However, Exton|OS Light doesn't use GNOME, but, instead, it deploys the ultra lightweight and low on resources Openbox window manager, which the developer customized to look as modern as possible. Not to mention that Exton|OS Light ships with only a minimum of packages pre-installed.

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Google Pixelbook review: Prepared today for the possible reality of tomorrow

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OS
Google
Reviews

Chromebooks may be most popular in the classroom, but Google wants to ride that train out of schools and into the next phase of students' lives. The Pixelbook is the manifestation of that idea, the piece of hardware that combines Google's revamped design aesthetic and Internet-based software with the needs and wants of a younger generation.

Google stopped selling the original Chromebook Pixel, but seemingly only because the company wants to shine the spotlight on its new Chrome OS laptop. No distractions, no other (potentially) cheaper options: if you're someone who grew up using Chrome OS in school, this $999 convertible is the one you should get if you want to continue using Chrome OS later in life.

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Qubes OS 4.0-rc2 has been released!

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There were two primary reasons for the substantial delay of this release. The first was our discovery of the security issue that would come to be known as XSA-237. As part of our coordination with the Xen Project Security Team, we had to wait through the embargo period until XSA-237 was publicly released before integrating various PCI passthrough fixes.

The second reason for the delay was the last-minute discovery of a bug related to resizing the root filesystem of a qube. We faced a choice between (1) keeping the partition layout the same at the cost of increasing maintenance complexity in the future or (2) changing the partition layout to simplify the code at the cost of rebuilding all the templates and delaying the release. We chose the second option, which resulted in an additional one week delay, but we’re confident that this is the most prudent move in the long run.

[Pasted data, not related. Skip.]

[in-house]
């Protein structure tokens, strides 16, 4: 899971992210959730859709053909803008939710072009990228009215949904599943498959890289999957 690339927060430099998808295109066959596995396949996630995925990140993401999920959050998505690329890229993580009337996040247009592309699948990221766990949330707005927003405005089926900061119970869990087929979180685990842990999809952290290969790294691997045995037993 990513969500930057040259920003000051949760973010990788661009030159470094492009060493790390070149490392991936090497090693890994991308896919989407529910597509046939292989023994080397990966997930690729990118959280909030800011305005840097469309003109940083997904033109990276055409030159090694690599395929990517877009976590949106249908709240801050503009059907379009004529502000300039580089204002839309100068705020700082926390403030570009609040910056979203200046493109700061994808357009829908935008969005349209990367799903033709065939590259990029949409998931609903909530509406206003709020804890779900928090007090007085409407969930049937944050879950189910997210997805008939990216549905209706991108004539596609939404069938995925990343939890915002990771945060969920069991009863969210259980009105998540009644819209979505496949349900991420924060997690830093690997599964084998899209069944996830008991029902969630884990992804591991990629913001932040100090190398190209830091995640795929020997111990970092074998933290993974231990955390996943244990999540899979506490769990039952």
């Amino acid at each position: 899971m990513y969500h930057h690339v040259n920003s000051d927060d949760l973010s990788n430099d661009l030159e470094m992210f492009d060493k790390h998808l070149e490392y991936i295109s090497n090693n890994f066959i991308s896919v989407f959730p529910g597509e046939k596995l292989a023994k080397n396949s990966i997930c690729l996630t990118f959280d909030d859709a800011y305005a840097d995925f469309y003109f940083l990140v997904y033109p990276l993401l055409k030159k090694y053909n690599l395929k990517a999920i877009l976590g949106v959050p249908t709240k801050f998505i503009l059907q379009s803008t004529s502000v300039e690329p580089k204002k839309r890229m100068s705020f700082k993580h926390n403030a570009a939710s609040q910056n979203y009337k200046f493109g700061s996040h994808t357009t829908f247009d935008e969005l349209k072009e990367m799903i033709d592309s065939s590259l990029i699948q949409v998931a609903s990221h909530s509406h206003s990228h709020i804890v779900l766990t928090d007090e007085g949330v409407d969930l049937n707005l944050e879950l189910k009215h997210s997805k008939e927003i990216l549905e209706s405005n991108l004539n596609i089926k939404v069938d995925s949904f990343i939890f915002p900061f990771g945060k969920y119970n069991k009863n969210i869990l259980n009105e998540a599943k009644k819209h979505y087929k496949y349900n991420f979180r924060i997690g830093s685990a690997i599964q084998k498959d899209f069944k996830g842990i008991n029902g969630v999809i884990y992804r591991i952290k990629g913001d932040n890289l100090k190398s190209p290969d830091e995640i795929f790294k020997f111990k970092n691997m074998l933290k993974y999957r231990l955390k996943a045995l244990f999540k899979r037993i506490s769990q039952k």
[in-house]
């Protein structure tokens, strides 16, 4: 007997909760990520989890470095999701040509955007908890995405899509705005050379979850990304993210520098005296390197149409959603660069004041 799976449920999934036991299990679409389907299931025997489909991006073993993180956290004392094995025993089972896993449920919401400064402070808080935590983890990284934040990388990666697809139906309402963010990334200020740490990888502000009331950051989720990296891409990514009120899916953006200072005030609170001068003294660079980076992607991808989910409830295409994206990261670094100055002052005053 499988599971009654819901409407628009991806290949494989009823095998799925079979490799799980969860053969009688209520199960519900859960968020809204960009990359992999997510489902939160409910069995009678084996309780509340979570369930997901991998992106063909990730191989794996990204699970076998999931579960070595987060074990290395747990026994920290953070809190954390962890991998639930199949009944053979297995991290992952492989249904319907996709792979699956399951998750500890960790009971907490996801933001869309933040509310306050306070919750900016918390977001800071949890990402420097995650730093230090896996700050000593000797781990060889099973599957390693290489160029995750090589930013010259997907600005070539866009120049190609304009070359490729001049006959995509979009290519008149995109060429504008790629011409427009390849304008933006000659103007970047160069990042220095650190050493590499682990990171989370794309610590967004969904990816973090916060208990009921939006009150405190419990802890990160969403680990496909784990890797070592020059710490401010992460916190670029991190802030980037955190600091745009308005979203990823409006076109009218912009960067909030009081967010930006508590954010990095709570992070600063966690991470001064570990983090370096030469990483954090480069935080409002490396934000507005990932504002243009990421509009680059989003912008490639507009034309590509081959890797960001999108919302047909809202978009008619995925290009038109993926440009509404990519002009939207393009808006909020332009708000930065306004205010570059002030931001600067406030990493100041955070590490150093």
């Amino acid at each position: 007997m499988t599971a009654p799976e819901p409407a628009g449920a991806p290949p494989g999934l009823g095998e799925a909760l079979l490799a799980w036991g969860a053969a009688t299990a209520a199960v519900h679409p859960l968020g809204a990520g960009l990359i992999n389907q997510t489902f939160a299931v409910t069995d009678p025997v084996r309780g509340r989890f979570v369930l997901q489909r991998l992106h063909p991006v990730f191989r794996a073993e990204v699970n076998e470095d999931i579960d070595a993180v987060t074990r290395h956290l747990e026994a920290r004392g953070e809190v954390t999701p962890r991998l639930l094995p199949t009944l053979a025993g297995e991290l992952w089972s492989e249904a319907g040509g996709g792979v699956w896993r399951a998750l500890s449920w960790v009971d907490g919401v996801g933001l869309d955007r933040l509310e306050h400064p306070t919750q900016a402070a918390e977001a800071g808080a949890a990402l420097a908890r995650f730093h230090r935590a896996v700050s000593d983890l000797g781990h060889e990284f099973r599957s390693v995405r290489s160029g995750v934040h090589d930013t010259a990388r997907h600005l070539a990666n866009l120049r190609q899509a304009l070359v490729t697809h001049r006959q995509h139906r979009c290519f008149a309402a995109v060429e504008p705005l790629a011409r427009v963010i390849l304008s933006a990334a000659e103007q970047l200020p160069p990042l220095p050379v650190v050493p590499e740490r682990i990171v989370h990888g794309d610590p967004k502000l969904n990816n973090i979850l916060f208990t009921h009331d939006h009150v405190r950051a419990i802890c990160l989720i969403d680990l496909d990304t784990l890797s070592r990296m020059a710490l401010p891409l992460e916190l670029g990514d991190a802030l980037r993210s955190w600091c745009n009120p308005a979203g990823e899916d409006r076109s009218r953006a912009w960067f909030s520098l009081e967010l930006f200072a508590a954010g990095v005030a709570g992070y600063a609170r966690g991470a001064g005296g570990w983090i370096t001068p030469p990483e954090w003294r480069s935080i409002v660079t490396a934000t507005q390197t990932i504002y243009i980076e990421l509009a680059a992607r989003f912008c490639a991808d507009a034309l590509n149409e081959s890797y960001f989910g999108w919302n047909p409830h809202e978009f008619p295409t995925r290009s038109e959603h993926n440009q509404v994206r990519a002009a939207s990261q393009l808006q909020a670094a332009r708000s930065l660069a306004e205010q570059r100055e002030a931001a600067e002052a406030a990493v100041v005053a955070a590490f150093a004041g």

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PC-MOS/386 is the latest obsolete operating system to open source on Github

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OS
OSS

PC-MOS/386 was first announced by The Software Link in 1986 and was released in early 1987. It was capable of working on any x86 computer (though the Intel 80386 was its target market). However, some later chips became incompatible because they didn't have the necessary memory management unit.

It had a dedicated following but also contained a couple of design flaws that made it slow and/or expensive to run. Add to that the fact it had a Y2K bug that manifested on 31 July 2012, after which any files created wouldn't work, and it's not surprising that it didn't become the gold standard. The last copyright date listed is 1992, although some users have claimed to be using it far longer.

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System76 Unveils First Release of Pop!_OS Linux Distro, Based on Ubuntu 17.10

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OS
Linux
Ubuntu

System76, the maker of Linux-based computers, is proud to announce the first-ever release of Pop!_OS Linux, its own GNU/Linux distribution based on Canonical's Ubuntu OS.

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An introduction to Joplin, an open source Evernote alternative

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Open Source OS Still supporting 32-bit Architecture and Why it’s Important

One after the other, Linux distributions are dropping 32-bit support. Or, to be accurate, they drop support for the Intel x86 32-bit architecture (IA-32). Indeed, computers based on x86_64 hardware (IA-64) are superior in every way to their 32-bits counterpart: they are more powerful, run faster, are more compact, and more energy efficient. Not mentioning their price has considerably decreased in just a few years. If you have the opportunity to switch to 64 bits, do it. But, to quote a mail I received recently from Peter Tribble, author of Tribblix: “[… ] in the developed world we assume that we can replace things; in some parts of the developing world older IA-32 systems are still the norm, with 64-bit being rare.” Read more